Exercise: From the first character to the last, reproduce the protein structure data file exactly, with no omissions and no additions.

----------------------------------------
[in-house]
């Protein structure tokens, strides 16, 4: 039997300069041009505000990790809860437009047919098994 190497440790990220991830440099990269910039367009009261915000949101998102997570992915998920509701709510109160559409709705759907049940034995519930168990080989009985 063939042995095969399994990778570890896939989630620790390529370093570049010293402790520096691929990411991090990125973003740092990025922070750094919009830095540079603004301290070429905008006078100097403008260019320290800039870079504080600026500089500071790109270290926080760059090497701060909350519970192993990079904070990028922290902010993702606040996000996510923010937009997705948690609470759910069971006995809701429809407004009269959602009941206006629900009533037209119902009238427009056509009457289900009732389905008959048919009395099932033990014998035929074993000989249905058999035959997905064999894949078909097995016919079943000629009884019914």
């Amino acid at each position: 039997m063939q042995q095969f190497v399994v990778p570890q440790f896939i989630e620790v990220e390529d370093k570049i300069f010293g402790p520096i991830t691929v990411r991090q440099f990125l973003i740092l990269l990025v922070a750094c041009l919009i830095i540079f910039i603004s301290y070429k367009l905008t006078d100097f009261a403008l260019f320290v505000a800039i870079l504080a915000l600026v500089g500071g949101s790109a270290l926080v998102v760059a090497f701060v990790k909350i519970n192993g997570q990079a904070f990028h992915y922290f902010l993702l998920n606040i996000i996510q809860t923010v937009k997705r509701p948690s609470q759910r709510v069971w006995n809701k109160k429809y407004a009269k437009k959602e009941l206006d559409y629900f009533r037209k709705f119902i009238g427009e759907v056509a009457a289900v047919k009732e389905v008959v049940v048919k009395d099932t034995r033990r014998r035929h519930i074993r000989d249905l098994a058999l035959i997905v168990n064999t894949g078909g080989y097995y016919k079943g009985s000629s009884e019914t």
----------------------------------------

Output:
[in-house]
């Protein structure tokens, strides 16, 4: 039997300069041009505000990790809860437009047919098994 190497440790990220991830440099990269910039367009009261915000949101998102997570992915998920509701709510109160559409709705759907049940034995519930168990080989009985 063939042995095969399994990778570890896939989630620790390529370093570049010293402790520096691929990411991090990125973003740092990025922070750094919009830095540079603004301290070429905008006078100097403008260019320290800039870079504080600026500089500071790109270290926080760059090497701060909350519970192993990079904070990028922290902010993702606040996000996510923010937009997705948690609470759910069971006995809701429809407004009269959602009941206006629900009533037209119902009238427009056509009457289900009732389905008959048919009395099932033990014998035929074993000989249905058999035959997905064999894949078909097995016919079943000629009884019914």
């Amino acid at each position: 039997m063939q042995q095969f190497v399994v990778p570890q440790f896939i989630e620790v990220e390529d370093k570049i300069f010293g402790p520096i991830t691929v990411r991090q440099f990125l973003i740092l990269l990025v922070a750094c041009l919009i830095i540079f910039i603004s301290y070429k367009l905008t006078d100097f009261a403008l260019f320290v505000a800039i870079l504080a915000l600026v500089g500071g949101s790109a270290l926080v998102v760059a090497f701060v990790k909350i519970n192993g997570q990079a904070f990028h992915y922290f902010l993702l998920n606040i996000i996510q809860t923010v937009k997705r509701p948690s609470q759910r709510v069971w006995n809701k109160k429809y407004a009269k437009k959602e009941l206006d559409y629900f009533r037209k709705f119902i009238g427009e759907v056509a009457a289900v047919k009732e389905v008959v049940v048919k009395d099932t034995r033990r014998r035929h519930i074993r000989d249905l098994a058999l035959i997905v168990n064999t894949g078909g080989y097995y016919k079943g009985s000629s009884e019914t």